Screen Shot 2014-09-29 at 16.50.18Gentrification confuses people. And to so many of my ‘cool’ friends, it confuses them most. They all speak about themselves as pioneers, the risk takers, edgy, and ‘down to earth’, as they trawl for real-estate on the edges of the more developed neighborhoods in New York. What is odd about their self-image is that it is completely belied by their actual lived lives, and their clearly stated aspirations. The language of finance capital, of asset accumulation, the fear of ‘crime’, the celebration of any symbol of ‘normalization’ e.g. starbucks, or a no-name bar with lots of bearded patrons, elicits glees and claims of being ‘so proud of my neighborhood’. And within earshot, and eyesight, they sit and witness the eviction of their neighbours – the black ones, the poorer ones, the ones who live in the ‘squalid’ brownstone next door but that is now marked for ‘renovation’. The listen to the threats of the land lords, backed by the bright lights of a police car parked outside. They listen to the pleas, and the protests. The listen to the anger. And then they turn back to their record players, and spin another Decemberists records to help them imbibe their wines. As Mueller points out:

The repression of urban class struggle can never be total, and it weighs like a nightmare on the brains of the liberal gentry, surfacing again and again in hand-wringing op-eds.

“What choice do I have?” ask the liberal gentrifiers, if you press them a bit. “This is the only place I can afford to live!” This sums everything up perfectly, puncturing the bubble of individual choices that make up liberal politics.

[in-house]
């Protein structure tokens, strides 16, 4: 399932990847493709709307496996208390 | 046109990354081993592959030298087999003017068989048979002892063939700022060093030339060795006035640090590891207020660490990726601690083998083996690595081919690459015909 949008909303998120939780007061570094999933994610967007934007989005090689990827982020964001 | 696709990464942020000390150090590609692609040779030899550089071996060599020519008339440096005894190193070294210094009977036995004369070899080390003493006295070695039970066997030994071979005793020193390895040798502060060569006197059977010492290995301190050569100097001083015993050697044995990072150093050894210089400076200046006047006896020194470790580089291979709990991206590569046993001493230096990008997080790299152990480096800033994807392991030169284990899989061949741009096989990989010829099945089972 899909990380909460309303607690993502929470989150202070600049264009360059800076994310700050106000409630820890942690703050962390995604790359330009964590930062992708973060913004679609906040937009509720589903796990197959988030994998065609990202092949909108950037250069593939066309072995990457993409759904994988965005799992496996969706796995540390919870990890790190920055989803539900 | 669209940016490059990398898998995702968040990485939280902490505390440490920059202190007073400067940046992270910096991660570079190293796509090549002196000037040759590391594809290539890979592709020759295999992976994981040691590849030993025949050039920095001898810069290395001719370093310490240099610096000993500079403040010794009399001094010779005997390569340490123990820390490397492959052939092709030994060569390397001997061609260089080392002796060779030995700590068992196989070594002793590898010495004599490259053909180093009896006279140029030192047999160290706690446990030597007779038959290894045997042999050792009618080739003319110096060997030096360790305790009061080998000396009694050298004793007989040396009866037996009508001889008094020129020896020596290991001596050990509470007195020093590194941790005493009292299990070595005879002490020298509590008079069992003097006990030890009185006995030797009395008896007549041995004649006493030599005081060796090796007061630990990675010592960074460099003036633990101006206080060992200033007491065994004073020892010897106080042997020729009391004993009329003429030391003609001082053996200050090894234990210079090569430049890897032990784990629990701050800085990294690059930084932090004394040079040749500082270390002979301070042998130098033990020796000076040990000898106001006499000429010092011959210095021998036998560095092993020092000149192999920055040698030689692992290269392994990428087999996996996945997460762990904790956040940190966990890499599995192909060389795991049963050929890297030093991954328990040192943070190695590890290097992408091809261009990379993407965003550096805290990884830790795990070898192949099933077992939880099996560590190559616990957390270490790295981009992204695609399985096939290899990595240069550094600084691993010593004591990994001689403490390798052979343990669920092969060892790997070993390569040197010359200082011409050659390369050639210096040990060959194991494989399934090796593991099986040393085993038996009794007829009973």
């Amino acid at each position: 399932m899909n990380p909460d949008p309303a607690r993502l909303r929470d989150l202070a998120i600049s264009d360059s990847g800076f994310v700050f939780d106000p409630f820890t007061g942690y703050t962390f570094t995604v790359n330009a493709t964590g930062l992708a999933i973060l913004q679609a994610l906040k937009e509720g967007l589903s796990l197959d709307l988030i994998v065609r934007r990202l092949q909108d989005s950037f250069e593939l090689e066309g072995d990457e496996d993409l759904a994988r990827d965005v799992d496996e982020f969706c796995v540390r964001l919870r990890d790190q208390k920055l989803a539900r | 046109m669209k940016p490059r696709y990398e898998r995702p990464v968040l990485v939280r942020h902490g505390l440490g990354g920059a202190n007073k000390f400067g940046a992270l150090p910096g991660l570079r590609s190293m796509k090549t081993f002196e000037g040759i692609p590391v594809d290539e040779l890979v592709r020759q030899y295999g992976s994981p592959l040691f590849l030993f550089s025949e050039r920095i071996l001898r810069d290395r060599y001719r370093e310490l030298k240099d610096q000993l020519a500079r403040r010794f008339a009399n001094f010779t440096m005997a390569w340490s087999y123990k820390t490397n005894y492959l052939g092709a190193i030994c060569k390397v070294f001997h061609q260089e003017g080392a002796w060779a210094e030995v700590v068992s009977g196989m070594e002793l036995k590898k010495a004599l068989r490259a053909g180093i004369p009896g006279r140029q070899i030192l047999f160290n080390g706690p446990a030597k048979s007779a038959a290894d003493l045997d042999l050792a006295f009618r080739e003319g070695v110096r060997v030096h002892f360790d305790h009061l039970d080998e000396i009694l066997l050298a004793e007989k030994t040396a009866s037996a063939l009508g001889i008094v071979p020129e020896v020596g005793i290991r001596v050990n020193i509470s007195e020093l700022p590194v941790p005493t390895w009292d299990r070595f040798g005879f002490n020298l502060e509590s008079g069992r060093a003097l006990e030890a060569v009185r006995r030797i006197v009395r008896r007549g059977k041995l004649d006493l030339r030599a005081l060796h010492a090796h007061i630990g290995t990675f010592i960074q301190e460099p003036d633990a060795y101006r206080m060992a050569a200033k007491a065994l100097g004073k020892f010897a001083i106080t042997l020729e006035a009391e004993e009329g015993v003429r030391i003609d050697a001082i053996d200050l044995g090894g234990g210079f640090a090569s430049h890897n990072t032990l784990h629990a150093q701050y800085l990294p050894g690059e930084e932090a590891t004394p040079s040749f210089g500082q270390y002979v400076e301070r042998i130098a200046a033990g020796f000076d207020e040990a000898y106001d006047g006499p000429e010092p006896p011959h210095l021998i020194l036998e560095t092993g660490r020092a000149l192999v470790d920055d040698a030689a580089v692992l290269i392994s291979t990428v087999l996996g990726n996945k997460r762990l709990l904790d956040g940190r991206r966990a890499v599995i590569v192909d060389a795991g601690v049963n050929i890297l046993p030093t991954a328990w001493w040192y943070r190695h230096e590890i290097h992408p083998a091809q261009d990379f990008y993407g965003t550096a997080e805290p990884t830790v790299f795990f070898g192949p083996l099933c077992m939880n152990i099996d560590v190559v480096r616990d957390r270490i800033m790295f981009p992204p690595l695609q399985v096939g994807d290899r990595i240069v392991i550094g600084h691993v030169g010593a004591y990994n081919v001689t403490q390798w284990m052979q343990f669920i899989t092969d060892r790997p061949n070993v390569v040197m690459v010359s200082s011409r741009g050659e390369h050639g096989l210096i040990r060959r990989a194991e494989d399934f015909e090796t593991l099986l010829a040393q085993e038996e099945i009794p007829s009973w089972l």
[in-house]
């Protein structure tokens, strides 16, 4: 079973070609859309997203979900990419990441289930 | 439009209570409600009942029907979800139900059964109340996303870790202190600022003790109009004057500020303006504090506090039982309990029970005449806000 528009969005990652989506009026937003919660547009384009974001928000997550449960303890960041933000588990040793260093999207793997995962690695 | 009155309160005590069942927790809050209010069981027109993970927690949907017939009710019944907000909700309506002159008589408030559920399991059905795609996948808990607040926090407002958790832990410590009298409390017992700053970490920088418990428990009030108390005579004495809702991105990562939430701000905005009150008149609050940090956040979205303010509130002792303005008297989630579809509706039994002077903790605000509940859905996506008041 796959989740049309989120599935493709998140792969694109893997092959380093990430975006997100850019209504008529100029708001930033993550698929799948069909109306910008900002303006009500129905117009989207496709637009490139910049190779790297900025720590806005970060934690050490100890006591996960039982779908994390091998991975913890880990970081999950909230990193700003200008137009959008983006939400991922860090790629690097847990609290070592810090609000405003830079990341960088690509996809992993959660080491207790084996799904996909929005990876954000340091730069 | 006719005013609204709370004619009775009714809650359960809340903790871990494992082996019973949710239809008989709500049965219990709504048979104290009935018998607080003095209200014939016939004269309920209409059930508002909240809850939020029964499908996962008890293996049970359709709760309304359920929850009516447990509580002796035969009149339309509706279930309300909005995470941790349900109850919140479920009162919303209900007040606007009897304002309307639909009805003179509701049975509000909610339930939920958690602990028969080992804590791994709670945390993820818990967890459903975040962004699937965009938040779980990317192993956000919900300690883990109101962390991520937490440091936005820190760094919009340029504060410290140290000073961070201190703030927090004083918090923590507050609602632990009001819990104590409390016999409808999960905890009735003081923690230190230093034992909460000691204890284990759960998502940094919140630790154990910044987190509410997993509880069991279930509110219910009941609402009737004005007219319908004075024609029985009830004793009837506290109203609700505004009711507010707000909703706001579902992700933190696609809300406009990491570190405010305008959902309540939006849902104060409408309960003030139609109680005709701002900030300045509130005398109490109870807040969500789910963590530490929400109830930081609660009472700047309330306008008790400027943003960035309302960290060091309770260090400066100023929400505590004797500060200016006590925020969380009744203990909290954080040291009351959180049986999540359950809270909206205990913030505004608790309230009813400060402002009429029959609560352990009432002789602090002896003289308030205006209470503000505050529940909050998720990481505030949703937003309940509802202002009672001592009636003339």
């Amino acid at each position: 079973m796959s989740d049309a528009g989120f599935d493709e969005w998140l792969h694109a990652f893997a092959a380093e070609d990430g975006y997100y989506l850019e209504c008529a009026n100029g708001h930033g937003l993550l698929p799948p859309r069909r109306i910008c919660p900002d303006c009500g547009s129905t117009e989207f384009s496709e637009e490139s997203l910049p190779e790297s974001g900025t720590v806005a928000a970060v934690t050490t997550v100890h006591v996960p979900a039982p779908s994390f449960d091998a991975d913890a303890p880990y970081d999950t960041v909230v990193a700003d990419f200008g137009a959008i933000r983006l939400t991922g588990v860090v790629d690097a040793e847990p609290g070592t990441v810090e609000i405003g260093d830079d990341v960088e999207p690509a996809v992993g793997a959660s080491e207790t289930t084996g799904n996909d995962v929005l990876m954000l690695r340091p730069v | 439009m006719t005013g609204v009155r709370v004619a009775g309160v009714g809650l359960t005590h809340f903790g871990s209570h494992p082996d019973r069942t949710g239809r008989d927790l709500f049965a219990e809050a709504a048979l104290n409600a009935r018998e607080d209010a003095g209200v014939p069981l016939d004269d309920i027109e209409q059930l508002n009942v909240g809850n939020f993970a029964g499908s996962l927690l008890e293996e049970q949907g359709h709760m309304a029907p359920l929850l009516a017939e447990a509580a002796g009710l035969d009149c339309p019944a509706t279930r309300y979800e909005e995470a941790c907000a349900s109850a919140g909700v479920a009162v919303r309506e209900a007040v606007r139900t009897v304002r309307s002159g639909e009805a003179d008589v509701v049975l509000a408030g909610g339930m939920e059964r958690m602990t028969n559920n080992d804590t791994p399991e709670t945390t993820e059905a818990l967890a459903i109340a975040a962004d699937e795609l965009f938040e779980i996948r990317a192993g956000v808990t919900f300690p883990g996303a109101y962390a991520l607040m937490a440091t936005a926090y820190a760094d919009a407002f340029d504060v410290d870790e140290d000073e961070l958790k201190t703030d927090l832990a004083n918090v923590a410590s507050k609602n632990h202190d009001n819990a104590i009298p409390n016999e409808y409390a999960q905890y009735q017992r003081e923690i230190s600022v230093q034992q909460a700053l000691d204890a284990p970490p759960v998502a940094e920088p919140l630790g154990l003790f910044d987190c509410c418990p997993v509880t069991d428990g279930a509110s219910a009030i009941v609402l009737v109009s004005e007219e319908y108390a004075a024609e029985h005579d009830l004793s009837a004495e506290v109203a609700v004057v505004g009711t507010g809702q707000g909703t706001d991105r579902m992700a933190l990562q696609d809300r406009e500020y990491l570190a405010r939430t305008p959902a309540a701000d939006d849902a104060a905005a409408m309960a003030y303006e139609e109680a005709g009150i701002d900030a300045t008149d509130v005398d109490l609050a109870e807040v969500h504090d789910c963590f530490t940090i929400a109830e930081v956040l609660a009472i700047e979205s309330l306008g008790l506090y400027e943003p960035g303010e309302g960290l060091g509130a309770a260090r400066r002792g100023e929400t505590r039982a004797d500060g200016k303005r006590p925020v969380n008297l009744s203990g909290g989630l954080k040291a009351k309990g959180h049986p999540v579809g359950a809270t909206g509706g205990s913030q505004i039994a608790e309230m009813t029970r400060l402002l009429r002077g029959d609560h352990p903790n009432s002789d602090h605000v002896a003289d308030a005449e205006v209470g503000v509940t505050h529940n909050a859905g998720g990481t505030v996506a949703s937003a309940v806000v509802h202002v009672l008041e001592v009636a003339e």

You have no choice; everything’s been decided ahead of time. If you want the American dream of a middle-class life with a home you own in the city in which you work, you have few other choices than to join the shock troops of the onslaught against the urban poor. Align with big capital and the repressive state in the conquest of the city, and maybe you’ll have enough equity to send your kids to college.”

The urban poor – the blight. Actually, the ones who have been abandoned by the state, had their services cut, their mortages stolen, their pay checks reduced or never adjusted to inflation, their pensions siphoned off, their health care practically erased, their school funds and benefits cut, their futures bogged down in hiring policies riddled with bigotry and prejudice. Ok, sounds quite bleak, but this is just my personal experience of New York neighborhoods and particularly in the super-shiny streets of ‘to hip to be whole’ of Brooklyn. And yet the myth persists, and the ‘kids’ – most all corporate creatives holding down high paying jobs in generic corporations across the river, continue to pretend that we are living in the 1960s and it is the Bowery all over again. Again, Mueller:

Today, government-abetted gentrification has trickled down to small home buyers. Forget your fairy tales of urban pioneers bravely staking out territory in the urban hinterlands — at every point, this has been a takeover planned by large business interests who fund their projects with tax abatements

Tough times indeed. Even the desperately cool can’t get a break from history!